Are the little red dots on the skin dangerous?
Do you have small reddish dots on your skin? That could be ruby spots! Here we explain what is behind it and whether it can be dangerous.
Do you also check your skin more often for possible changes? Then you may have noticed small reddish dots on it. These could be so-called ruby spots. The small vascular proliferations are often referred to as cherry angiomas because of their color. Doctors usually speak of hemangiomas or blood sponges. But what is behind it?
What are Ruby Spots?
Ruby spots appear in most people later in life, especially on the upper body. But other skin areas can also be affected. The pinhead to pea-sized dots are among the most common skin changes and are often conspicuous because of their cherry red color. They develop due to vascular dilatations under the skin – this is also referred to as so-called vascular loops in the blood vessels. Initially, they are rather flat and sharply defined, but increased blood collects in the vascular loops. As a result, the ruby spots enlarge over time and can become knotty.
Other names for ruby spots
Ruby spots really go by a variety of names. They are also known by the following names:
- Tardive hemangiomas because they only appear over time (tardive means slow and hesitant development).
- Senile angiomas, as their number increases as we get older. However There is also a genetic predisposition to ruby spots. In these cases, the hemangiomas also appear earlier.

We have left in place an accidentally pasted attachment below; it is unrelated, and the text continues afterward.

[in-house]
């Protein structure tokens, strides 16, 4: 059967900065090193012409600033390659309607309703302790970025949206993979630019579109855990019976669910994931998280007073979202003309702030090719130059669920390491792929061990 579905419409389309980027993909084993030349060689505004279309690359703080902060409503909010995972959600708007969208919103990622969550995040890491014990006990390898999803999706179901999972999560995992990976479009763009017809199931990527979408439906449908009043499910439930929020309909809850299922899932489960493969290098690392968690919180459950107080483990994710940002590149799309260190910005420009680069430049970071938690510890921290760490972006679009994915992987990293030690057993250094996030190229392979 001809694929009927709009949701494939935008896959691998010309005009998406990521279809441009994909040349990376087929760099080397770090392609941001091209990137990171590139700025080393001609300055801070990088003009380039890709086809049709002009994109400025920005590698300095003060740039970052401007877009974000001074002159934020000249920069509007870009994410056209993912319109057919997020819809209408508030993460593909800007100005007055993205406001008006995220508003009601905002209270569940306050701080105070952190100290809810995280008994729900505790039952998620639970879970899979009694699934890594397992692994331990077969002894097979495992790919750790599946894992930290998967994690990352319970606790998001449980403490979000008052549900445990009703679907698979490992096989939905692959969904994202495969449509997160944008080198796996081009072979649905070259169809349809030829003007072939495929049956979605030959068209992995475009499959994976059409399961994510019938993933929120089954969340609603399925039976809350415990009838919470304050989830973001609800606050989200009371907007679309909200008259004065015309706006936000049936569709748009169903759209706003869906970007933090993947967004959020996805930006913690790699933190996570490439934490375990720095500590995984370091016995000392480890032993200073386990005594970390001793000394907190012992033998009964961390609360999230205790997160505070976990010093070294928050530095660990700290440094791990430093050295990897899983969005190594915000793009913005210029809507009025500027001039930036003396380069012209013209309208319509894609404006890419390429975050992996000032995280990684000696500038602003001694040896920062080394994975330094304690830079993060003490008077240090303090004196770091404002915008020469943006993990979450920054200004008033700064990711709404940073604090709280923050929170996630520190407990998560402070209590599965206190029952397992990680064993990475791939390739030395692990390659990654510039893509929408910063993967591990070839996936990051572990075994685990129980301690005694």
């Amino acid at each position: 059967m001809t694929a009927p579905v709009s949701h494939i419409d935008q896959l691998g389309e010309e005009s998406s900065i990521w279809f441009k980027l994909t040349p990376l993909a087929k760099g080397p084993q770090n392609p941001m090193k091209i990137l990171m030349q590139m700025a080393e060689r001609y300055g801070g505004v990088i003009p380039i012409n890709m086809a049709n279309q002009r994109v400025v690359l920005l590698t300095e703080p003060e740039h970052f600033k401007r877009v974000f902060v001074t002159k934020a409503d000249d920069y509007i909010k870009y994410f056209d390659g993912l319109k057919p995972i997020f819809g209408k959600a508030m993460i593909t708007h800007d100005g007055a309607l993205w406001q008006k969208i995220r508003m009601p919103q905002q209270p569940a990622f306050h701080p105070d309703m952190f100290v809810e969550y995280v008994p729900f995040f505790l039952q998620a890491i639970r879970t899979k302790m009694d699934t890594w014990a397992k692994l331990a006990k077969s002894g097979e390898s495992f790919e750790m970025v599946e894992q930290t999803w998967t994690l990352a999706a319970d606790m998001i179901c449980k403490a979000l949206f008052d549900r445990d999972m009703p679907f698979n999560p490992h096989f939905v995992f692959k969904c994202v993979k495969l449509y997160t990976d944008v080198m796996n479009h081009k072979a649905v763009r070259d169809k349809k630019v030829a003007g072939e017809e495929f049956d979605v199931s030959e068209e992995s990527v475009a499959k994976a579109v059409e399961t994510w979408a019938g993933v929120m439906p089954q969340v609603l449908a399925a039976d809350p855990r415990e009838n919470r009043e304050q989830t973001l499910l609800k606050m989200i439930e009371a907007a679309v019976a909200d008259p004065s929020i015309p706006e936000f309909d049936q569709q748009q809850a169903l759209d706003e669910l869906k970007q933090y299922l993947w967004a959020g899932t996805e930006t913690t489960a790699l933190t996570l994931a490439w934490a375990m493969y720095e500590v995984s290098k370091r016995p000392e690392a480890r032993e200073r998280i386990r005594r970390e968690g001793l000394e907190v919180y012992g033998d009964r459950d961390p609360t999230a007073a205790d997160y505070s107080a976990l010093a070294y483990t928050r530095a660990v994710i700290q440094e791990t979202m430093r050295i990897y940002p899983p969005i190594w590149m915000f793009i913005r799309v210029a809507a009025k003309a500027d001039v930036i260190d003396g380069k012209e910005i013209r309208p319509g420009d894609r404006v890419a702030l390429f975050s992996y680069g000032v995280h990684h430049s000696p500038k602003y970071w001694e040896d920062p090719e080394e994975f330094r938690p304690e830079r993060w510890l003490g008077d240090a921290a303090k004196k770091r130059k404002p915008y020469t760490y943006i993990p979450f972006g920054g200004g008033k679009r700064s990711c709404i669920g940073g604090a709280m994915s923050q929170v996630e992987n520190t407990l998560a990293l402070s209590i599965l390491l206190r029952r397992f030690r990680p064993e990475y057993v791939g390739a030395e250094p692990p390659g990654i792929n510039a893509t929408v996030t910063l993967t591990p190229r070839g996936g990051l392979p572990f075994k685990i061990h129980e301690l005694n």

Are Ruby Stains Dangerous?
As a rule, ruby stains are completely harmless. Unlike other skin lesions, nodules are not itchy or painful and can simply be considered a normal age-related skin lesion. So you don’t necessarily have to have them checked out by a dermatologist. However, it can happen that blood clots form in the vascular loops, for example due to an injury. As a result, the ruby spots sometimes become darker, sometimes even turning completely black. In these cases or if you notice general changes in the spots, it makes sense to consult your doctor.
What can I do about the red dots on the skin?
Since the ruby stains are harmless as I said, it is not absolutely necessary to remove them. However, if injuries occur more frequently, for example because the nodules are larger or they are simply aesthetically disturbing, you can use certain procedures to get rid of them. Treatment with a laser or what is known as punching is suitable for this purpose, for example. The cost of removing a blood sponge usually has to be borne by yourself. In addition, visible scars often remain afterwards – so you should think twice about removing them for aesthetic reasons.
Reading tip:Red spots on the skin do not necessarily have to be blood sponges, but can also have other reasons. You can find out more here.
- Herdegen, T. et al.: Short textbook on pharmacology and toxicology, Georg Thieme Verlag, 4th edition, 2019
- Altmeyer, P.: Encyclopedia of Dermatology, Venereology, Allergology, Environmental Medicine. Springer, Berlin 2010